When you get into big, busy, systems one of the final barriers you have to overcome is the concurrency issue; and after you’ve designed and fiddled and tweaked everything else it’s latch acquisition that is often the final barrier to extreme levels of concurrency.
If two people want to execute the same SQL statement there’s some interference in the library cache as they both hit the relevant “library cache” latch; if they both want to view the same data block there’s some interference in the buffer cache as they both hit the relevant “cache buffers chains” latch.
In 10.2, Oracle introduced their “mutex” mechanism to the library cache to reduce the contention and allow increased concurrency in the library cache.
In 11g, Oracle has introduced a new “consistent get” mechanism which reduces contention in the buffer cache.
If you check the statistics relating to logical I/O, you will find that there is a new “fastpath” mechanism for consistent gets. Here, for example, is a subset of the stats for a query that used to show roughly 100,000 “consistent gets” and 200,000 “buffer is pinned count” in 10g:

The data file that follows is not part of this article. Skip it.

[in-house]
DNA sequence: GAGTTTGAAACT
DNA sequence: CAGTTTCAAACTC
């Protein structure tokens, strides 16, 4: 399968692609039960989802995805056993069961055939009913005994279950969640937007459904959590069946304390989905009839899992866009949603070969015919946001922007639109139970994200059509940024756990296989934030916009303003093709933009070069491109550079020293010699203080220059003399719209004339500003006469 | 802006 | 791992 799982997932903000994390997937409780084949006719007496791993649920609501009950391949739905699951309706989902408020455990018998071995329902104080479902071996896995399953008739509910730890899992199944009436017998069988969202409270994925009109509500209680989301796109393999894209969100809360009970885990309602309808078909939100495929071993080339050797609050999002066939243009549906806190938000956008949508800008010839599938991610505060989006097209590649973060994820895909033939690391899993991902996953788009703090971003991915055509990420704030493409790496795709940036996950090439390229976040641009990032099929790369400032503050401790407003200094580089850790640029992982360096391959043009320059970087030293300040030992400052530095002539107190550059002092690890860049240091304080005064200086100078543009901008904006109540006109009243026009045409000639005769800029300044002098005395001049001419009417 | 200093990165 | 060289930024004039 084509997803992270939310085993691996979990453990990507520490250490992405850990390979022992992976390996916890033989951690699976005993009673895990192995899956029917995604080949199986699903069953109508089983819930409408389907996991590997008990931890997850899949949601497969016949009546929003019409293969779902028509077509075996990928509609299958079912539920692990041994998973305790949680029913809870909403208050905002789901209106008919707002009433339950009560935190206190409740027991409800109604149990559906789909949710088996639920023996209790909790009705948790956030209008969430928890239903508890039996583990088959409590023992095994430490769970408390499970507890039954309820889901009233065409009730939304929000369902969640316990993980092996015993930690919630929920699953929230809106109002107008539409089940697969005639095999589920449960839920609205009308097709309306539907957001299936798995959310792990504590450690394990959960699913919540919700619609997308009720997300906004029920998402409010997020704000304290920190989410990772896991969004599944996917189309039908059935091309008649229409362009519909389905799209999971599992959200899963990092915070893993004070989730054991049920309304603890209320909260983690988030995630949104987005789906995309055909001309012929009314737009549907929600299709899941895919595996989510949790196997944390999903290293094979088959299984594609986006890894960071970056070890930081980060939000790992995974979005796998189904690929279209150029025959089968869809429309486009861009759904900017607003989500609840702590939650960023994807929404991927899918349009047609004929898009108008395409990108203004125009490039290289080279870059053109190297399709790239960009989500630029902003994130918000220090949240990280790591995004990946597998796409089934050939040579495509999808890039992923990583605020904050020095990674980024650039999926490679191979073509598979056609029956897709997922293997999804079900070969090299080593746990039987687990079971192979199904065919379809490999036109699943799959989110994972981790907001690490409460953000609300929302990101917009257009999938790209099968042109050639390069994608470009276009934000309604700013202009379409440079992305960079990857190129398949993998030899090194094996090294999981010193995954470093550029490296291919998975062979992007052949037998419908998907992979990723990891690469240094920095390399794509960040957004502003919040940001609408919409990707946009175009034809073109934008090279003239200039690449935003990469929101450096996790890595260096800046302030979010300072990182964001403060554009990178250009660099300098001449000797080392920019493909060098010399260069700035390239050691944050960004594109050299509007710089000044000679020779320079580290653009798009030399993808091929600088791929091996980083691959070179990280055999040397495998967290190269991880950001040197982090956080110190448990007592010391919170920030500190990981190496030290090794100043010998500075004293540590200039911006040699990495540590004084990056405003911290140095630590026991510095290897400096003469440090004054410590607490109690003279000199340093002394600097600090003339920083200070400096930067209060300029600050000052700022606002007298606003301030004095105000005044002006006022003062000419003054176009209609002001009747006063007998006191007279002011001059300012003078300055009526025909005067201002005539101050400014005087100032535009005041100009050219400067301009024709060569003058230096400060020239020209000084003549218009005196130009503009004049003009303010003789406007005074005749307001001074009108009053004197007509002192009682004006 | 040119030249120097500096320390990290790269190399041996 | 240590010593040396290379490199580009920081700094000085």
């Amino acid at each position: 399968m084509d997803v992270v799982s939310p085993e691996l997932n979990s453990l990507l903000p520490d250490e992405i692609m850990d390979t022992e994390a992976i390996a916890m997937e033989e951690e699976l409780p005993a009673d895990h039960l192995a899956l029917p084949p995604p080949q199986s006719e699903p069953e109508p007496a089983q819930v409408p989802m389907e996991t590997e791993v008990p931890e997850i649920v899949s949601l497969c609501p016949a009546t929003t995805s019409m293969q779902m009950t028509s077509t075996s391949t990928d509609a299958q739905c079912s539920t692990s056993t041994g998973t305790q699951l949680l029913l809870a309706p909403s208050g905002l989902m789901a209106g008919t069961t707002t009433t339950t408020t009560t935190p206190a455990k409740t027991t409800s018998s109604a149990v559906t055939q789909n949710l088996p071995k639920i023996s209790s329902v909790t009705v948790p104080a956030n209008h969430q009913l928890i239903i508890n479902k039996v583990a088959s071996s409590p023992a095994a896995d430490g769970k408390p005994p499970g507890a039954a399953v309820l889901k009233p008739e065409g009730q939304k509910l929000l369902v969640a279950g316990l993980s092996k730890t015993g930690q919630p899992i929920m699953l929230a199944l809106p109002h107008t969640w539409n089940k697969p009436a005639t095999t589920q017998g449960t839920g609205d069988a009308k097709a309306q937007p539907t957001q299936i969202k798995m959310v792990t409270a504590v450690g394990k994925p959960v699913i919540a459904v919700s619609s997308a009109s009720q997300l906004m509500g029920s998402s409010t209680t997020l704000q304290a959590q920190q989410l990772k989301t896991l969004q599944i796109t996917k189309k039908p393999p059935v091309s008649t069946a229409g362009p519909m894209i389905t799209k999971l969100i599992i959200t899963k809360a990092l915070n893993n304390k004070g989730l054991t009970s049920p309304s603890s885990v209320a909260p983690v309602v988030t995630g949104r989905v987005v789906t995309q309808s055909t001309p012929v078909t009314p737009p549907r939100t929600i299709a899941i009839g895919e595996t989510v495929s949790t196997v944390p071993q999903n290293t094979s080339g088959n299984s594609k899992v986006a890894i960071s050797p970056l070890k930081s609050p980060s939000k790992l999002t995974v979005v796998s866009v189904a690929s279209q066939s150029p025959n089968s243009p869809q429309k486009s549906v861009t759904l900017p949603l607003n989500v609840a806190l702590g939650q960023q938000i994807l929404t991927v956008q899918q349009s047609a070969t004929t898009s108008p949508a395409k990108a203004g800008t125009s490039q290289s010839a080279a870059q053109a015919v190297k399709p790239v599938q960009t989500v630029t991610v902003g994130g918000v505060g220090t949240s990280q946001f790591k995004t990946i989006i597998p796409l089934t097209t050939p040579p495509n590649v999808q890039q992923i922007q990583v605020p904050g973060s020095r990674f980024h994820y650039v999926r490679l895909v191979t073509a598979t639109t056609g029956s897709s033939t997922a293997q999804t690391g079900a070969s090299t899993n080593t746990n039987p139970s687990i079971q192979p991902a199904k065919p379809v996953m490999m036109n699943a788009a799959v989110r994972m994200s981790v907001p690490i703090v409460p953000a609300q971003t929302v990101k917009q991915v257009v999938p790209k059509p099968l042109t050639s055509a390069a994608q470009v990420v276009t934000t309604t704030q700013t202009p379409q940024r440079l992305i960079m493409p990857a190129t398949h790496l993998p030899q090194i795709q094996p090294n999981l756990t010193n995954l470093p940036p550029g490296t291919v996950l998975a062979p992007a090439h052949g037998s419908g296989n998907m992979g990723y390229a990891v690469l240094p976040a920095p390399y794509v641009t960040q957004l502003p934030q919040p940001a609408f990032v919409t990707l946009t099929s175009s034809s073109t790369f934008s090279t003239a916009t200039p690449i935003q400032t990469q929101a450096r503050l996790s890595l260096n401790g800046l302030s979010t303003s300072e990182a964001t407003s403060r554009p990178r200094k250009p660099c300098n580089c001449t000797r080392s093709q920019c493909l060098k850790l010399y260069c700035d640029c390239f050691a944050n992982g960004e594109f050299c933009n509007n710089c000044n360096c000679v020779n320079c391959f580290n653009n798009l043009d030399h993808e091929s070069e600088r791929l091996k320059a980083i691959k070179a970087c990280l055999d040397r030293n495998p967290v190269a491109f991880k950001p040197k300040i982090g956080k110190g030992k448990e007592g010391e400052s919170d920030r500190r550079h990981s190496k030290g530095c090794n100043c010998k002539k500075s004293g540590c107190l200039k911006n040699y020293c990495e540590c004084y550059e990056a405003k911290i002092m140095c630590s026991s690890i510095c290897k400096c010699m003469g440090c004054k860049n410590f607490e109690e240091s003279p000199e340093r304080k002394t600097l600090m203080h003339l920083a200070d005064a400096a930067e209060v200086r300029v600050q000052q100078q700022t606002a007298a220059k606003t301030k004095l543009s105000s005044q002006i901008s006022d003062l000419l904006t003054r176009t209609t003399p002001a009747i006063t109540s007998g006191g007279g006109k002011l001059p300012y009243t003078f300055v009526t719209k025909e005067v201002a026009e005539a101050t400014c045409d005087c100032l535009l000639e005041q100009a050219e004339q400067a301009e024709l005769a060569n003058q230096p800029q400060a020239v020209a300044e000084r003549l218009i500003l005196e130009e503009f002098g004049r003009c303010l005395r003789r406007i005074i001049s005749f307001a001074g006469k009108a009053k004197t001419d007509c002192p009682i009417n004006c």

consistent gets 2,886 consistent gets from cache 2,886 consistent gets from cache (fastpath) 2,301 consistent gets - examination 306 buffer is pinned count 1,421
Most significantly, the dramatic drop in the number of consistent gets resulted in a drop from 200,000 to about 4,000 for the cache buffers chains latch, with a noticeable drop in the CPU usage.
I haven’t tried to figure out what mechanisms have been changed – possibly every buffer header has it’s own mutex; maybe buffers are copied to the session’s PGA if the circumstances seem appropriate.
For extreme systems this enhancement is worth testing carefully, and could be a good reason for thinking seriously about upgrading to 11g.
For more examples of the change, take a look at Alex Fatuklin’s blog.